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Everything posted by 280z

  1. Today I took my Z to a gathering here in the Bay Area and put together this short video of the event:
  2. Yes it is a full-size spare. Here it is: So no one knows if a tubeless tire will work on that rim without a tube?
  3. Sorry I meant to ask, can you run a tubeless tire without a tube in a stock rim meant for tube type tires. it's the original spare tire for my '75 280z. it's never been replaced.
  4. Will it work? I guess the only reason it wouldn't work would be if the bead on the rim was not standard and if the valve stem hole did not accommodate modern plug-in valve stems. Can anyone confirm that it works? This is for a spare btw...
  5. Thanks, you make a good point. My suspension is totally stock. Anyways I ended up going with the Nexen 215/60r14 tires.
  6. Could I get away with using a taller sidewall? I found a good deal for a set of Federal SS-657 215/65R14 tires, and I have even more options with a 215/70R14. How tall can I go with a 215 tire before it starts rubbing?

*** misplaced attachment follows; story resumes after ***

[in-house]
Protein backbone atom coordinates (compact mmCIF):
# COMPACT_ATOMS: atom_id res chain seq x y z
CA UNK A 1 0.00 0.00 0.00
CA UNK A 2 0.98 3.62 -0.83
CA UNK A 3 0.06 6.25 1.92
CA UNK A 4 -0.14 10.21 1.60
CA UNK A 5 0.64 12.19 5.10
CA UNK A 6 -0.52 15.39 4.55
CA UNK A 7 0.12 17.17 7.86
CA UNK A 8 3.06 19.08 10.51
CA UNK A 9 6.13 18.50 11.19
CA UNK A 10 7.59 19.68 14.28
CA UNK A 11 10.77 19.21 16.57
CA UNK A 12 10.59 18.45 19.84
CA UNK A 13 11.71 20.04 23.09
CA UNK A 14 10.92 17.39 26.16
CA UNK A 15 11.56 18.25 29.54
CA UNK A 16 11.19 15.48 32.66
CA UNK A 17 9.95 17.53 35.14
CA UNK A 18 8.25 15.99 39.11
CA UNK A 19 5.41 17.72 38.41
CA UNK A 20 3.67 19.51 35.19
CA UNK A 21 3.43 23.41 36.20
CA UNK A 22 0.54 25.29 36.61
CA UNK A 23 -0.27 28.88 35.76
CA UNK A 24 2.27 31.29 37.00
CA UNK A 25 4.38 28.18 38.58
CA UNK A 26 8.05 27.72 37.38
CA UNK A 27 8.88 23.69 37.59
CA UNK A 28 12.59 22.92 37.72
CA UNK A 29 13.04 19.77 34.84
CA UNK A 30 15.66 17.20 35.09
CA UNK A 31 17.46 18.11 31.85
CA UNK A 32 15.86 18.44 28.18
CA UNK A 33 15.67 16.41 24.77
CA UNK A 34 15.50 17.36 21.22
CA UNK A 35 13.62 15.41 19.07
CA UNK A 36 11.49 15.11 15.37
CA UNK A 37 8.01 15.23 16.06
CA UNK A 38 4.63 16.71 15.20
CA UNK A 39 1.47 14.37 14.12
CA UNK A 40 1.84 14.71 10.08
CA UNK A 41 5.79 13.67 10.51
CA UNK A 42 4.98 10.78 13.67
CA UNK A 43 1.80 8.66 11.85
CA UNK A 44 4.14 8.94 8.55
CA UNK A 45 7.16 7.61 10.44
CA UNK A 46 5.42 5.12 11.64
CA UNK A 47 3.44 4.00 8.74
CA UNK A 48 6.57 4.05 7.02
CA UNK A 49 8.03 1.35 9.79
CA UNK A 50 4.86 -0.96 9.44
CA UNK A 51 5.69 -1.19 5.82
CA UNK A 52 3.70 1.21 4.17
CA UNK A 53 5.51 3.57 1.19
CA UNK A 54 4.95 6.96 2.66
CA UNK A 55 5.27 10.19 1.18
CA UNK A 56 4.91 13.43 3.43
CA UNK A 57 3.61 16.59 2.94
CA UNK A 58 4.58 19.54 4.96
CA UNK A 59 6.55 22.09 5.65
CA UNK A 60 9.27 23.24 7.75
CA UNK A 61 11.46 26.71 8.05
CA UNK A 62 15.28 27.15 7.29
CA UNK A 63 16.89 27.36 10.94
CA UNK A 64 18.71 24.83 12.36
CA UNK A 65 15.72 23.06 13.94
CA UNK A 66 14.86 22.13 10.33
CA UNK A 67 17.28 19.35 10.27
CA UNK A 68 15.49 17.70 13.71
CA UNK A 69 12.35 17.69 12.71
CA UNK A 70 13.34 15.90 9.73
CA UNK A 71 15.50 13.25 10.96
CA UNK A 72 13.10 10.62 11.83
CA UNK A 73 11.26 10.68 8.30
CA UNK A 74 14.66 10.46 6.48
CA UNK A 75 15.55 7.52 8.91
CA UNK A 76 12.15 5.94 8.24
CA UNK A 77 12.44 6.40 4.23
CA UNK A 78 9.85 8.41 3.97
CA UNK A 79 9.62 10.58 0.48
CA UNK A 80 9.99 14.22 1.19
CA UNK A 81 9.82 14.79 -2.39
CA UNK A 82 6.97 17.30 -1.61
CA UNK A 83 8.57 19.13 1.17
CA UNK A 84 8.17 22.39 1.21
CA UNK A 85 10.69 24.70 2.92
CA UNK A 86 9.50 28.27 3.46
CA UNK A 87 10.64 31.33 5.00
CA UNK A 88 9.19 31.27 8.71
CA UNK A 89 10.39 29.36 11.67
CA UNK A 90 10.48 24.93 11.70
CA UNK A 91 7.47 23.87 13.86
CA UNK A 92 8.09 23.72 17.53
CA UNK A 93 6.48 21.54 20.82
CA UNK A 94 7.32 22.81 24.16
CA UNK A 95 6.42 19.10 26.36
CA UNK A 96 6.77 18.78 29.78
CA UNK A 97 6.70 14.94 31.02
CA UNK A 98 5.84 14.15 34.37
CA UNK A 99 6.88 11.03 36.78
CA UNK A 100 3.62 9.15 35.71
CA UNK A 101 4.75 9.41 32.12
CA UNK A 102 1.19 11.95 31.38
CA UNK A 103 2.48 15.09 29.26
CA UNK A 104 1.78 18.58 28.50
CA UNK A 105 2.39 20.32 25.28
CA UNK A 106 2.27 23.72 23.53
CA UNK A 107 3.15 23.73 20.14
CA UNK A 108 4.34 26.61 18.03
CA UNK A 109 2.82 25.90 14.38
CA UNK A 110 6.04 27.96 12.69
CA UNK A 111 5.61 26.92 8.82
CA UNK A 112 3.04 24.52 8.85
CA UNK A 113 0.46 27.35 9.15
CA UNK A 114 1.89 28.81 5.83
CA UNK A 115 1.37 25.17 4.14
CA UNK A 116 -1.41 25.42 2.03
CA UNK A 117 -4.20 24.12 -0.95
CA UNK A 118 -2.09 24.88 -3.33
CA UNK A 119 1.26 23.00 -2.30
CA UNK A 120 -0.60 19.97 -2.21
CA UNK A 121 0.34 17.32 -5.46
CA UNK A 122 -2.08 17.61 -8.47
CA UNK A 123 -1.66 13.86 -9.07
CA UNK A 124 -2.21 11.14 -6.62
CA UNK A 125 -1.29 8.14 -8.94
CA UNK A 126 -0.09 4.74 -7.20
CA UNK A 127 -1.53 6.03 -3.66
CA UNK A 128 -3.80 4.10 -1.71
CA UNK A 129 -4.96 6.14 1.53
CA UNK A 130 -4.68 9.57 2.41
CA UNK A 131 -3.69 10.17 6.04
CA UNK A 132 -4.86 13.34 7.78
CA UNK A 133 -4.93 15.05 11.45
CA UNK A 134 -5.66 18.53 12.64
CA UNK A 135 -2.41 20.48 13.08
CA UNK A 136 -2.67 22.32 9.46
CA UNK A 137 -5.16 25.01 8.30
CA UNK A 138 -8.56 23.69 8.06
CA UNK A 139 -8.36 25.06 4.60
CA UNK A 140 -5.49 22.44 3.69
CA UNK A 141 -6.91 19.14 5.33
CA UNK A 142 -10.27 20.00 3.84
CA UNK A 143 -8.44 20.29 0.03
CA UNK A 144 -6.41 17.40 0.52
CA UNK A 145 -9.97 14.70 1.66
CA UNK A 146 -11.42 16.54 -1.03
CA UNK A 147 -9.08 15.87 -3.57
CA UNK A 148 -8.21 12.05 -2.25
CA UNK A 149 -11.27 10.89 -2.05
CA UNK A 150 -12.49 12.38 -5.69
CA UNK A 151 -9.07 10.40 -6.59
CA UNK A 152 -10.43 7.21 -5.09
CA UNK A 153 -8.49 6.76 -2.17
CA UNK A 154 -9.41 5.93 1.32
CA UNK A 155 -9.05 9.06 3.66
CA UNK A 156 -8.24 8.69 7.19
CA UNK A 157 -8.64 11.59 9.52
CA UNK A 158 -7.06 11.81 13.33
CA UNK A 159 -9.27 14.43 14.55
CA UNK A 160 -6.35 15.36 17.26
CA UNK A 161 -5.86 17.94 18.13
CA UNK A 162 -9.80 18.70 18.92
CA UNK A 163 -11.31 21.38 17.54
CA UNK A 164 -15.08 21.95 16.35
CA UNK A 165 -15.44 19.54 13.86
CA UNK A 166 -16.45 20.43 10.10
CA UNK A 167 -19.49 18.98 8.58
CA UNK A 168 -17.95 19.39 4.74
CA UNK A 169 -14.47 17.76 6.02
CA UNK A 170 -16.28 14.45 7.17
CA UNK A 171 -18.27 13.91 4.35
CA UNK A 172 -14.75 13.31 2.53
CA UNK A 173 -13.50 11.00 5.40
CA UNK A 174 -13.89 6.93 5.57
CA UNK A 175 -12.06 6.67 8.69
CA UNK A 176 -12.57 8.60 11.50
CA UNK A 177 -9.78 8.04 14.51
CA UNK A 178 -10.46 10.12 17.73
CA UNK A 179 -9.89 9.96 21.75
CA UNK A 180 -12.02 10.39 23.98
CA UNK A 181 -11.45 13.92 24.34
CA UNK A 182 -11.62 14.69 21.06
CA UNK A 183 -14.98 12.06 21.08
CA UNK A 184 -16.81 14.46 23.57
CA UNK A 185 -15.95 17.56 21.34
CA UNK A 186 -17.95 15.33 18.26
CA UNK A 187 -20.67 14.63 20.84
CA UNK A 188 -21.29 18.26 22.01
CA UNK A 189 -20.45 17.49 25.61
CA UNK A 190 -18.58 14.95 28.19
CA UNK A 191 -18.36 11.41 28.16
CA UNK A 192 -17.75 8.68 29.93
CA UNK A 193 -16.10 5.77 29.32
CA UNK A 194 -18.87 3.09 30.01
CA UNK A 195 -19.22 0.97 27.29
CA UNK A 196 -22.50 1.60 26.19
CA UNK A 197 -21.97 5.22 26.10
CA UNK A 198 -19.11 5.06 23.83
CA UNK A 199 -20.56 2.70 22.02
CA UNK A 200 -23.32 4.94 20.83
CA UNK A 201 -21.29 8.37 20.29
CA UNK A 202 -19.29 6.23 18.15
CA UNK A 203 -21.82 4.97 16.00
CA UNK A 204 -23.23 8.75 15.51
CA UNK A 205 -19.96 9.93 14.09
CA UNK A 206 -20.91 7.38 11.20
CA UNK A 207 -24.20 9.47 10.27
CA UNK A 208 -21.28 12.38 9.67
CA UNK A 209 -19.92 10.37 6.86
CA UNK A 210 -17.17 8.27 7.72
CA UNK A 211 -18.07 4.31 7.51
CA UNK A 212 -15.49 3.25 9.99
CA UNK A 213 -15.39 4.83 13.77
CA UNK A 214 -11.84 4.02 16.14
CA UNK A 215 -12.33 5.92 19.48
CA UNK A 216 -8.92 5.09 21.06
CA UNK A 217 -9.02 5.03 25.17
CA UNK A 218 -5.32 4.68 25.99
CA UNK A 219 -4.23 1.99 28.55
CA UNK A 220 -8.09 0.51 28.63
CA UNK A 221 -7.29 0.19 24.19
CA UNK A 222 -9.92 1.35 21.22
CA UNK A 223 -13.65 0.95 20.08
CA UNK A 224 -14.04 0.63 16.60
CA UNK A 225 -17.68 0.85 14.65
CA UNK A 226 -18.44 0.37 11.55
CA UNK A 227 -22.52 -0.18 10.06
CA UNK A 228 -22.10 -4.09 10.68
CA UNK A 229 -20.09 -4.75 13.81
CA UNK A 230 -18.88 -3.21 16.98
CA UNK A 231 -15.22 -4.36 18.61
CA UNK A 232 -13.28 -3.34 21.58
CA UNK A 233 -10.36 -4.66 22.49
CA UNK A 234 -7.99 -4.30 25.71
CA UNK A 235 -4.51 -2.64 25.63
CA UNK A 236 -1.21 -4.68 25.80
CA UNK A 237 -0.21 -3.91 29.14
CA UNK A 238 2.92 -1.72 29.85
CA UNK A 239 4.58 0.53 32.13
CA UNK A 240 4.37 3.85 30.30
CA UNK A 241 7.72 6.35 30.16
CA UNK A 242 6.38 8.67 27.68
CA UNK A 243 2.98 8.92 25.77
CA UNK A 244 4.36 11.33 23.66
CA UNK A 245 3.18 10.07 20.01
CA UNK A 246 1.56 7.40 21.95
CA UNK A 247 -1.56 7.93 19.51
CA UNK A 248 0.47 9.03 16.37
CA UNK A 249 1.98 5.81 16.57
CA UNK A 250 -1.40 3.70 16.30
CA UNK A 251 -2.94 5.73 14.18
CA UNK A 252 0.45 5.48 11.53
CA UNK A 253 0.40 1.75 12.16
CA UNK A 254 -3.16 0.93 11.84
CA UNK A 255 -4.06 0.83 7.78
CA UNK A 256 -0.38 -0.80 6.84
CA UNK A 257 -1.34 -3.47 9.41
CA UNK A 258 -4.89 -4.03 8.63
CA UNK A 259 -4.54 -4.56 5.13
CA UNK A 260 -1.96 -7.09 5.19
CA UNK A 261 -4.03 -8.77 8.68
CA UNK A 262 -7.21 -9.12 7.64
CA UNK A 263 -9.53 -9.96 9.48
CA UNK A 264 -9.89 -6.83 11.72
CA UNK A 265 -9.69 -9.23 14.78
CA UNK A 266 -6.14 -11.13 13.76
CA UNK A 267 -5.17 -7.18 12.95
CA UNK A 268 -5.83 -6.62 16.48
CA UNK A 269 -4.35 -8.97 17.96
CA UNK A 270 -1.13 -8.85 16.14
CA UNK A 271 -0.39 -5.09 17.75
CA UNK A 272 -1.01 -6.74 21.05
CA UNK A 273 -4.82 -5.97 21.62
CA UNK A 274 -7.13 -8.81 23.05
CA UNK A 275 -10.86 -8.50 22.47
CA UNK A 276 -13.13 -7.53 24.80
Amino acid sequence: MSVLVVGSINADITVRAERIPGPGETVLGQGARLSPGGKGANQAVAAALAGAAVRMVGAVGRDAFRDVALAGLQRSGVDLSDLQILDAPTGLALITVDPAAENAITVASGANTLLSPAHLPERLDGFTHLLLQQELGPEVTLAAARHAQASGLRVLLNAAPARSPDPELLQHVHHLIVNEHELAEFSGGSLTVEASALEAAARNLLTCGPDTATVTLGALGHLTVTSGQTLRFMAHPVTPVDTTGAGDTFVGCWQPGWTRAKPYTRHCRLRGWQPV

7. the 215 is a Nexen CP641 All-Season Tire. the 205 is an Antares Ingens A1. I've used nexens on my civic and liked them, never heard of Antares Ingens. the extra $200 does sound outrageous, but I'm afraid I'll regret going cheap if I go with the 205. Is there a performance benefit with the wider tire?
  8. I'm way overdue for new tires for my '75. I currently have on a set of Cooper 215/60r14 tires. My rims are 7 inches wide if I remember correctly. A new set of tires in that size will cost me about $94 a pop. However I can get a set of 205/60r14 tires for $50 each. I love how the 215s look, but are they worth paying nearly double for?? What do you guys think??
  9. Is this what you guys are talking about? It gives good clues to fabricate one, but it's for a 240 and doesn't provide the exact blueprint or product link I was hoping for.